Having kids write essays can feel like pushing a boulder up a mountain with a piano on your back. (Even Sisyphus didn’t have it this hard.) Part of what makes teaching writing so difficult is that it requires a lot of time, differentiation and spiraling.
When teaching writing, one mistake I’ve made is to emphasize every skill with every writing assignment. I used to feel that a writing assignment wasn’t authentic or rigorous if students didn’t produce every single element of a complete, grade-level essay – even on the very first assignment of the year. So, I’d spend the first weeks or months of the year teaching tons of lessons on how to write every component of an essay. By the end, students had so many lessons and strategies floating in their heads that they couldn’t remember what the essay was supposed to be about. Even worse, each writing assignment would take weeks, and by the end of the year, students would actually complete very little writing.
Instead, I’ve achieved better results by starting the year with a lot of short writing assignments that focus on a couple skills and strategies that I want the kids to master. Then we repeat, repeat, add another skill, and repeat. As the year progresses, I make the writing assignments longer, keep layering skills and begin removing scaffolds. With this process, kids are writing complete, grade-level essays by the end of the year by themselves.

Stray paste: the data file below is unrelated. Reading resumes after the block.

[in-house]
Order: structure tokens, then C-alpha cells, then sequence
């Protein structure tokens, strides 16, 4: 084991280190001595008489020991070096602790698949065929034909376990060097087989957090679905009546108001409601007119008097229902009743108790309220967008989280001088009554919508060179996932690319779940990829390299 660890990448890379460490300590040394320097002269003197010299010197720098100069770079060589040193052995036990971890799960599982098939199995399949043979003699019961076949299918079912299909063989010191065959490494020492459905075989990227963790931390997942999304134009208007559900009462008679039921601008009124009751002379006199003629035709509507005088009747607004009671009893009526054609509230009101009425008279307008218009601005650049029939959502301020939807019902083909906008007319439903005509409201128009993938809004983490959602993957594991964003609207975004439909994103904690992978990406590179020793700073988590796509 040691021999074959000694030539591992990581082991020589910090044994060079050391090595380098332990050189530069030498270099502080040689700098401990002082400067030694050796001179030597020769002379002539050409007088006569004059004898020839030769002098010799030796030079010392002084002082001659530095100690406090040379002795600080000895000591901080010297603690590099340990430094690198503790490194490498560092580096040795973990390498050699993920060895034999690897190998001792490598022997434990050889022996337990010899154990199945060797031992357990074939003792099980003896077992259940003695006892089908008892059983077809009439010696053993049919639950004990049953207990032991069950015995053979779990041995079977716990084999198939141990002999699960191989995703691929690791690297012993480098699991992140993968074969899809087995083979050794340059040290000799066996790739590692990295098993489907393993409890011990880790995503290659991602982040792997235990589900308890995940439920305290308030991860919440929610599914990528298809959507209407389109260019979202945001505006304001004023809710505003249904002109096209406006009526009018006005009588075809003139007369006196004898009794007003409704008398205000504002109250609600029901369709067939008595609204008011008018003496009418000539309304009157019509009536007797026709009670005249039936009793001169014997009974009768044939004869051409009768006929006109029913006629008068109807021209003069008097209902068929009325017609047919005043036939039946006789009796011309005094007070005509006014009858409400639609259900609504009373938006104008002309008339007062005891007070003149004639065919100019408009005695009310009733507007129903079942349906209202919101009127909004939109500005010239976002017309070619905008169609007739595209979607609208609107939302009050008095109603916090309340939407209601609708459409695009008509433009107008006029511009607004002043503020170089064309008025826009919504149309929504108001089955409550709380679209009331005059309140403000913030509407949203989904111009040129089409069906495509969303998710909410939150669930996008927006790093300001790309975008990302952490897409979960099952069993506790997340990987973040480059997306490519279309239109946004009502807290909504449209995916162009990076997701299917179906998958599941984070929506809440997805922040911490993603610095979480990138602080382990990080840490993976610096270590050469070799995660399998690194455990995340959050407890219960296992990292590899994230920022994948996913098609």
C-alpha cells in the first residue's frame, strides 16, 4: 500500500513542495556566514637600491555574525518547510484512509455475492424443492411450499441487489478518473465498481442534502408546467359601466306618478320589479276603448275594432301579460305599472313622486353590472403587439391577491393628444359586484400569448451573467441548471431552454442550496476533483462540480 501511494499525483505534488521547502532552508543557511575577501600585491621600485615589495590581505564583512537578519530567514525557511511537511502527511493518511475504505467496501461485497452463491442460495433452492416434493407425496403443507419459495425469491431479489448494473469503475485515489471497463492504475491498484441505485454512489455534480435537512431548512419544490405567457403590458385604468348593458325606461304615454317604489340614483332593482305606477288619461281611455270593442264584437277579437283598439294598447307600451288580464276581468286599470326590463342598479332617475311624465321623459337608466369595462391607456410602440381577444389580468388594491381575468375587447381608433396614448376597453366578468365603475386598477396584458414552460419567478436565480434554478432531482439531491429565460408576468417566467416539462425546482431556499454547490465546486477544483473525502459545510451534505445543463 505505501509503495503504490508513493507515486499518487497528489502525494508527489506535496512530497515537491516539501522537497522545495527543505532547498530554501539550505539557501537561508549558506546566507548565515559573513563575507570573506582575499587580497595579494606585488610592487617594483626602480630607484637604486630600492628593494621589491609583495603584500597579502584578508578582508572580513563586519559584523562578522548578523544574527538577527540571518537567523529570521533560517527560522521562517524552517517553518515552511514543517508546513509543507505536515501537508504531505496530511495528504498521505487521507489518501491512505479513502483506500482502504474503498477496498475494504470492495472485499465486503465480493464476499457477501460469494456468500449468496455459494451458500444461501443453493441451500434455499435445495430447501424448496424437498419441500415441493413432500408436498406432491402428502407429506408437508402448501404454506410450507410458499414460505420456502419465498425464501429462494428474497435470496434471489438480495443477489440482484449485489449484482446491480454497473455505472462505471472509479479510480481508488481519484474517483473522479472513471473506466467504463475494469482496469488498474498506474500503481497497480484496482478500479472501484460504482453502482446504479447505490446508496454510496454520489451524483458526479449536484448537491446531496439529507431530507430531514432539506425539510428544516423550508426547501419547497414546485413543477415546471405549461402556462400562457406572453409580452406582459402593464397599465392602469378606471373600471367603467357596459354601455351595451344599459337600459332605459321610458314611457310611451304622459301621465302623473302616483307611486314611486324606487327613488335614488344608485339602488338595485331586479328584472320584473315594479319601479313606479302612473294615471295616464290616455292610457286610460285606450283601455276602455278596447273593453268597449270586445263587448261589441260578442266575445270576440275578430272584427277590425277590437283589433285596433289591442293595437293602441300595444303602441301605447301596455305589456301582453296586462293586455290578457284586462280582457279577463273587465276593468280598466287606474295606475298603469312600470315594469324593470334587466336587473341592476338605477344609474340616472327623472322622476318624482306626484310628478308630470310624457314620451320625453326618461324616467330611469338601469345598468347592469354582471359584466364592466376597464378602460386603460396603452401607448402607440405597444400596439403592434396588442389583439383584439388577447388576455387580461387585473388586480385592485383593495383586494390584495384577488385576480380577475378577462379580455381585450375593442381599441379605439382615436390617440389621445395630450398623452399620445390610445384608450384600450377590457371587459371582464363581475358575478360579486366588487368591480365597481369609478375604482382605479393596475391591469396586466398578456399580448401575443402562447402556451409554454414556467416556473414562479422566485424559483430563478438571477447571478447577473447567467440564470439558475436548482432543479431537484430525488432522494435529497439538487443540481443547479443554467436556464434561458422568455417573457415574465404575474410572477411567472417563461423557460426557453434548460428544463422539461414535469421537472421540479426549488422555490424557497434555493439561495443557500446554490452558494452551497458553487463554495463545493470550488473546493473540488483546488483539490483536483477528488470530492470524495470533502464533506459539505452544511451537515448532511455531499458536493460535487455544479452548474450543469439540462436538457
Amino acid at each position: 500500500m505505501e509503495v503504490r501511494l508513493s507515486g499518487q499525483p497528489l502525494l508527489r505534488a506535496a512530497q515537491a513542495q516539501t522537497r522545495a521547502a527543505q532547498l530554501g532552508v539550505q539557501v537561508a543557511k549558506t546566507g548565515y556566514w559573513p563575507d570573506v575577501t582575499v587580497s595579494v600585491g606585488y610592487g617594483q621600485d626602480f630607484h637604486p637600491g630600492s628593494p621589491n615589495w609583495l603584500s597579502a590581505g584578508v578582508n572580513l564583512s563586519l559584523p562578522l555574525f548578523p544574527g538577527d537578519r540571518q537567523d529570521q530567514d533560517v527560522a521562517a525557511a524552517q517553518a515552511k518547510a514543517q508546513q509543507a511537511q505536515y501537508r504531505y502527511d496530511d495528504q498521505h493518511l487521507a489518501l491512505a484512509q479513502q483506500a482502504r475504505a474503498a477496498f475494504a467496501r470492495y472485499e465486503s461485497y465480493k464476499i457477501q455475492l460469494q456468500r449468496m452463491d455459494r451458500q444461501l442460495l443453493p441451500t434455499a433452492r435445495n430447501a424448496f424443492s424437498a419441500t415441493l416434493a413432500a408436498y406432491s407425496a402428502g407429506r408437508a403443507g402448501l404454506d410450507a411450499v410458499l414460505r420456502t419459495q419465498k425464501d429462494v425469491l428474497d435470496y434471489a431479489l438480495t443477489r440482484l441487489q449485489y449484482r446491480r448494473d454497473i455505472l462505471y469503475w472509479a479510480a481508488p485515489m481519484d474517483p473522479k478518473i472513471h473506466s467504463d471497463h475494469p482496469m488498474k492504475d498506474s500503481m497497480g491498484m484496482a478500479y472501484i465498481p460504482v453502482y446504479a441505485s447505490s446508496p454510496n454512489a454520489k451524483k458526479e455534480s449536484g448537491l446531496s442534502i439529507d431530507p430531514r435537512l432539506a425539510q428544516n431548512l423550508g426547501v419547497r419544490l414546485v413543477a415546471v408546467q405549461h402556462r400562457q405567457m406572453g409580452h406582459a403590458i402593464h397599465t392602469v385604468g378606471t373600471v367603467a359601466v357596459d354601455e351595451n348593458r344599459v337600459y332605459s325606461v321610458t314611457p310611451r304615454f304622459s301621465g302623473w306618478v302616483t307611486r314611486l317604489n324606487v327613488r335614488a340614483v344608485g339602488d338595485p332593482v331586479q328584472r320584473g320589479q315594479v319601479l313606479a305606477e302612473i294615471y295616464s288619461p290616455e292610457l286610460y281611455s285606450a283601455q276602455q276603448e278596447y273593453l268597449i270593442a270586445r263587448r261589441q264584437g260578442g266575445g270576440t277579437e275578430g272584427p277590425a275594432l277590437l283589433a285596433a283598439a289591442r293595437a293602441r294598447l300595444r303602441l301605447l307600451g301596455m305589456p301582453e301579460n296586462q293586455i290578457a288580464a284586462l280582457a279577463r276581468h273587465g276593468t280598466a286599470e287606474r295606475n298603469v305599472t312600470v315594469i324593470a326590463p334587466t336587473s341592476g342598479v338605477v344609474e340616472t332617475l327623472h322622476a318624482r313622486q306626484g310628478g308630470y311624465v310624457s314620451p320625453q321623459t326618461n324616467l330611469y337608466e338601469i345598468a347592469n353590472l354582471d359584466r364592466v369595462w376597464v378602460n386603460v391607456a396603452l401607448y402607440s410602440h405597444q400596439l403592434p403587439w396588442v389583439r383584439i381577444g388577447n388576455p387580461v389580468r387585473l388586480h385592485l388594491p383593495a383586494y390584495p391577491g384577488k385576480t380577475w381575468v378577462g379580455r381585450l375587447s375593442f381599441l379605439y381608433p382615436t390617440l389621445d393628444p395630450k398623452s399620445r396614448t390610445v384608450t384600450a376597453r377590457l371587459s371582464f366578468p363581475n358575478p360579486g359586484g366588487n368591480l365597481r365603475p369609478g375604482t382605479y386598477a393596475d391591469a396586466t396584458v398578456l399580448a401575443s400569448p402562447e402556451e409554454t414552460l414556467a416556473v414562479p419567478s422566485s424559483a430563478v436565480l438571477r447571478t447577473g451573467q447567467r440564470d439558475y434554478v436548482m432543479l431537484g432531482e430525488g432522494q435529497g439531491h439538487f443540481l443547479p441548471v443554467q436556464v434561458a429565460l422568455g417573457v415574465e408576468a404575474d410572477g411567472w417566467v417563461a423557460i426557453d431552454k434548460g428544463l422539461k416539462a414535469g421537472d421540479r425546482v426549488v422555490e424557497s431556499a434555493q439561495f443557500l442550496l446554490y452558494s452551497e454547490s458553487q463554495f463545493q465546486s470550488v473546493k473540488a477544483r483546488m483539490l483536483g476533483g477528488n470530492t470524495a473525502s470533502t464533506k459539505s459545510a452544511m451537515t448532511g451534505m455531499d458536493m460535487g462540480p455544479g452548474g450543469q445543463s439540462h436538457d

This method of teaching writing is an evolution. Think of the first writing assignment of the year as a primate. Perhaps this assignment is one paragraph with a question prompt. Later assignments evolve into a neanderthal – a paragraph with multiple supporting quotes. And by the end of the year, the evolution is complete: a five paragraph essay with all the trimmings — the homo sapien of writing assignments. In this method, each assignment builds on the previous assignment, adding in new skills to make the writing more complex.
After years of experimenting with different methods of writing, this is the method that Rob and I have found to be most successful. In future posts, we’ll delve more deeply into:
- how to backwards plan from the beginning of the year
- how to order the skills that you’ll be focusing on
- how to spiral assignments
- how to embed a variety scaffolds
- how to know when you should remove scaffolds
- how to balance using writing as a check for understanding versus using assignments as a way to teach writing
Based on different curriculum demands, Rob and I also recognize that you can’t always use the Evolution of Writing method. As such, we’ll also address some of the other methods that you can use.